Though Egypt's advertising market has come a long way, the sector leaves much to be desired, writes Niveen Wahish
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Companies spend up to 50 per cent of their annual advertising budgets during the holy month of Ramadan
While Ramadan is known for its prime time television programmes and soap operas, it also sees the launch of new advertising campaigns. Tarek Nour, chairman of Tarek Nour Holding, and pioneer of advertising in Egypt, dubs advertising in Ramadan as "bigger than the Super Bowl." He explains that 120 million people in the United States watch the Super Bowl each year, while around 50 to 60 million tune in daily for 30 days during Ramadan. With audiences this big, companies can spend up to 50 per cent of their annual advertising budget during the h oly month. to capitalise on this demand Nour launched last year a TV channel, Al-Qahera Wal Nas, which airs only in Ramadan.
A programme on Al-Qahera Wal Nas reenacted old advertisements and invited viewers to guess what product was being advertised. The programme was a reminder of ads that may appear outlandish today but were the highlight of post- Iftar evenings 25 years ago. Advertisements since then have come a long way, not only in terms of quality but also content.
While back then cooking ghee and oil were the most heavily advertised products, featuring new tunes and beautiful models, today mobile companies top the charts and are the biggest advertising spenders. This year Etisalat, Egypt's third mobile phone operator, kept the market surprised with its multi-celebrity advert. Rumour has it that the advertisement cost LE19 million to make, and LE29 million to run on various media outlets.
Etisalat staff themselves refused to reveal the price tag. Etisalat Marketing and Communications Director Ahmed Lasheen told Al-Ahram Weekly : "Obviously, the ad cost us a lot of money to produce something of such high value. However, when you've reached your objective and you see how effective it has been, it is worth its cost."
As for the use of celebrities in advertising campaigns, "it accelerates awareness," according to Dean of the Faculty of Mass Communication at Cairo University Sami Abdel-Aziz, though it is not guaranteed to change behaviour or boost a subscriber base. Nonetheless, Nour believes this type of advert helps viewers to "love the brand", and this in itself is a worthwhile achievement.
According to Lasheen, Ramadan is a great time for advertising because of its high viewership compared to that of any other time during the year. That is why their Ramadan campaign is approximately 30-40 per cent of the budget, he said.
According to Lasheen, viewership as high as in Ramadan "only happens on very special occasions, such as the World Cup for example. During such times, capitalising on viewership allows us to keep the cost per viewer to its minimum, ensuring maximum efficiency and high returns on investment. Returns are high thanks to mass viewership from all socio-economic strata, thus ensuring global impact at the lowest cost."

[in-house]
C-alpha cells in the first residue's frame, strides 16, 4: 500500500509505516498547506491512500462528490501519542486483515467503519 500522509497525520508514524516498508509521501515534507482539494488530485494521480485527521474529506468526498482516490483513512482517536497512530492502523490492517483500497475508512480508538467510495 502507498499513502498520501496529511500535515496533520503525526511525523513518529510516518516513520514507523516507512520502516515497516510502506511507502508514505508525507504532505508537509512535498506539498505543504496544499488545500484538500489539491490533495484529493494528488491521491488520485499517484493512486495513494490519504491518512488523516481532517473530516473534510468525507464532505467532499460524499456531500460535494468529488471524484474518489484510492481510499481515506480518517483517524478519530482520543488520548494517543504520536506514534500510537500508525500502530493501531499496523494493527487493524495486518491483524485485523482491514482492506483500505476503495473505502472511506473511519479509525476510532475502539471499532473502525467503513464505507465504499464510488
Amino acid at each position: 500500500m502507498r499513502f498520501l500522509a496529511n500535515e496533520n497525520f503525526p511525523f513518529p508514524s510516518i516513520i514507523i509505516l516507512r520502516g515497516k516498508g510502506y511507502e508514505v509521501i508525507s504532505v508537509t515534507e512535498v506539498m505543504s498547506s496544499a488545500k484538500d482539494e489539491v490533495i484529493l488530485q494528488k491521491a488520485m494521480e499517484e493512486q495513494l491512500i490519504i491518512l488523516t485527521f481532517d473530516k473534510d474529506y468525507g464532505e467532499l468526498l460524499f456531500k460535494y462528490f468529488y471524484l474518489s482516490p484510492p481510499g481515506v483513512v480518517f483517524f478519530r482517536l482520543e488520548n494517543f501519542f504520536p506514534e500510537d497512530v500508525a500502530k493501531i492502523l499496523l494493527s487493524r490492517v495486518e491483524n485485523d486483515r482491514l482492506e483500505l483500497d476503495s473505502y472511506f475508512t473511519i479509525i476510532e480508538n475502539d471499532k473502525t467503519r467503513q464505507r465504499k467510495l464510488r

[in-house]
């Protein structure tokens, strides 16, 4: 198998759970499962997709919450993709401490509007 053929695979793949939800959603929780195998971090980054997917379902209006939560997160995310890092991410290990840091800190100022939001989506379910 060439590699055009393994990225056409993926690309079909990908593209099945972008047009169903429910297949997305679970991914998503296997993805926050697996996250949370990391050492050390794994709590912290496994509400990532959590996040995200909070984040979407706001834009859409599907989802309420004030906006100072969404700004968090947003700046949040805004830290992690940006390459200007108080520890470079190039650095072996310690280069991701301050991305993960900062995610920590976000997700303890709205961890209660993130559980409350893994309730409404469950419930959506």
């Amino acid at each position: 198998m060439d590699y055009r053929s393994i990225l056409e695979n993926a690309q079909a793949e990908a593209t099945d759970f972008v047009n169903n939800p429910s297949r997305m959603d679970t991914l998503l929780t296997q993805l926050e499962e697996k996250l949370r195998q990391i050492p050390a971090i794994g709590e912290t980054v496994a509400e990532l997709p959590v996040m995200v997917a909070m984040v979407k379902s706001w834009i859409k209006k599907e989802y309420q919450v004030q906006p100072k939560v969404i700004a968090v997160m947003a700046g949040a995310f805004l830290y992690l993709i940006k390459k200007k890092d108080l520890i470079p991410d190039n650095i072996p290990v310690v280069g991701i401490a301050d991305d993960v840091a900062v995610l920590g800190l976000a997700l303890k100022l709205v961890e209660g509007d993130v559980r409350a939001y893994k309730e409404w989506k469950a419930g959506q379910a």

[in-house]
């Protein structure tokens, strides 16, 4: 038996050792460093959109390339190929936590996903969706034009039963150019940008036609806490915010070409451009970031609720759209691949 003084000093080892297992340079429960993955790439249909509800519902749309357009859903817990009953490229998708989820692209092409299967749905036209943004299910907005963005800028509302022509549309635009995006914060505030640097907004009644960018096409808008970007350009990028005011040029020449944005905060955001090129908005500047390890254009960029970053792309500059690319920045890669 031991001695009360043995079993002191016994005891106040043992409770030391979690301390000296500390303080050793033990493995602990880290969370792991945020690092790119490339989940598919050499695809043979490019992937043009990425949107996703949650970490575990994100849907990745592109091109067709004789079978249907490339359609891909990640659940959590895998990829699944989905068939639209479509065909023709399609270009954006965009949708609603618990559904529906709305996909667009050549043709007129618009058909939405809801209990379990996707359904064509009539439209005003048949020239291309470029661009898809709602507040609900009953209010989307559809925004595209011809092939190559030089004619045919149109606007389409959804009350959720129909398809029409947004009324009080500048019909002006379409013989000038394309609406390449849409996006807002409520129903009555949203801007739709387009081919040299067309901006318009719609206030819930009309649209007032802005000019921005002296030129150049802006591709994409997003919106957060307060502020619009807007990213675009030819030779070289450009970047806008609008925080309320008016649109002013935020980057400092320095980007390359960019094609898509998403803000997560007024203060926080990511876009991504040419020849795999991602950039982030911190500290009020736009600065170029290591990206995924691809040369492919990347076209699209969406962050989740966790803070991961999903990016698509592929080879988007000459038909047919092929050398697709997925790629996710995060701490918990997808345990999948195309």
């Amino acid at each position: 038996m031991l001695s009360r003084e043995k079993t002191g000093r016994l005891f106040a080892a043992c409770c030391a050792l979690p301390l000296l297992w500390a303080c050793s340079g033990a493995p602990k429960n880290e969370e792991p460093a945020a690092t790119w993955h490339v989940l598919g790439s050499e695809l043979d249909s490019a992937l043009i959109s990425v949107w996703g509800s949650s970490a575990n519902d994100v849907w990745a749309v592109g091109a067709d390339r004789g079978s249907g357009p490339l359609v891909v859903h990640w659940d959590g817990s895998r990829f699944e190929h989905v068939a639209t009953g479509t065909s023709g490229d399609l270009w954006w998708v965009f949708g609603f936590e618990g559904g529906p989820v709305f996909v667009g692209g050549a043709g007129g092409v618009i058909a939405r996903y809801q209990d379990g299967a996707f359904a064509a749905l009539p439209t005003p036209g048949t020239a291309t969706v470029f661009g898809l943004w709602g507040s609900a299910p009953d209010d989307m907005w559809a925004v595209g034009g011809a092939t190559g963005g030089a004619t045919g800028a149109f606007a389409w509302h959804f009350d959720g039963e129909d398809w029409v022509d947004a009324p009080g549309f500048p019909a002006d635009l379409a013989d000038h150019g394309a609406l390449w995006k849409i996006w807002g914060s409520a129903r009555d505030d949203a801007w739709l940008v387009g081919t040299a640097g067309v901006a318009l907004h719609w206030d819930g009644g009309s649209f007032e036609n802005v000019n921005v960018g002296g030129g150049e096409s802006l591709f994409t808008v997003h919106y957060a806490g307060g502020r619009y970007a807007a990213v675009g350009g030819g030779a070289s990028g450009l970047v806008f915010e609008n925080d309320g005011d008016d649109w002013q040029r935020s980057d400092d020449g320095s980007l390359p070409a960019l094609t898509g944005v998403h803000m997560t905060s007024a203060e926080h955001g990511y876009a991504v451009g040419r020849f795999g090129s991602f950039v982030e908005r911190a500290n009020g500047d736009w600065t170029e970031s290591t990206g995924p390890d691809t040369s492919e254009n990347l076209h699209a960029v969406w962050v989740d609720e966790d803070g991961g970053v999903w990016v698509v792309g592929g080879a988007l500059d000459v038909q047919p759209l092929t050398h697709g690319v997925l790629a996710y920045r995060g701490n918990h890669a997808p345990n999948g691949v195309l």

Other heavy advertising spenders this year in Ramadan include real estate companies, banks and soft drinks manufacturers. The entry of big spenders and international companies, according to Abdel-Aziz, has changed the Egyptian advertising sector. These companies work with world-renowned advertising agencies which have customised their work to the local market and have boosted quality. "In the past a LE100,000 ad was considered overly pricy, while today that sum is insignificant when millions are invested," Abdel-Aziz said.
According to Nour, only big companies can afford to advertise, as the Egyptian economy still suffers the impact of the global crisis while advertising costs are on the rise.
Still, while viewers may be annoyed by the many advertising interruptions to programmes, some have even gone so far as to say they would frequently forget what they were watching in the first place, experts agree that the Ramadan advertising market was not its usual self this year. Head of the Outdoor Advertising Division of Al-Ahram Advertising Agency Assem Khalifa attributes this to the fact that three events coincided in timing, namely summer, the World Cup and Ramadan, thus stretching advertising budgets. He added that pricing was higher this year -- or rather, that they were going back to normal, as last year's prices were very low because of heavy competition between multiple satellite channels. A 30 second spot, which normally cost LE8,000, was sold for as little as LE1,000 last year, Khalifa said.
In order to correct prices, Nour explained that this season channels formed alliances whereby they agreed not to target the same advertisers so prices would not drop. In the end, the allies would split profits.
Abdel-Aziz believes this new approach to the market needs to be evaluated. He lamented that it led to a distortion in prices. Some agencies offered clients packages at prices that drove away small advertisers who could not afford the cost.
Generally speaking, Abdel-Aziz sees the whole advertising market as distorted. He says that there is a lack of proper local research companies. In his view international companies operate according to foreign methodologies and tools. He added that for example during one week of Ramadan, viewer ratings of three separate companies were completely contradictory.
In addition, Abdel-Aziz believes that the fact that advertising agencies have become media owners and vice versa is unacceptable because it is misleading to advertisers. He wondered how an agency could make the right choice of media for its clients, when it has a media outlet of its own to market, especially in the absence of objective research results. "A regulator is needed to place parameters and policies for this sector," Abdel-Aziz added.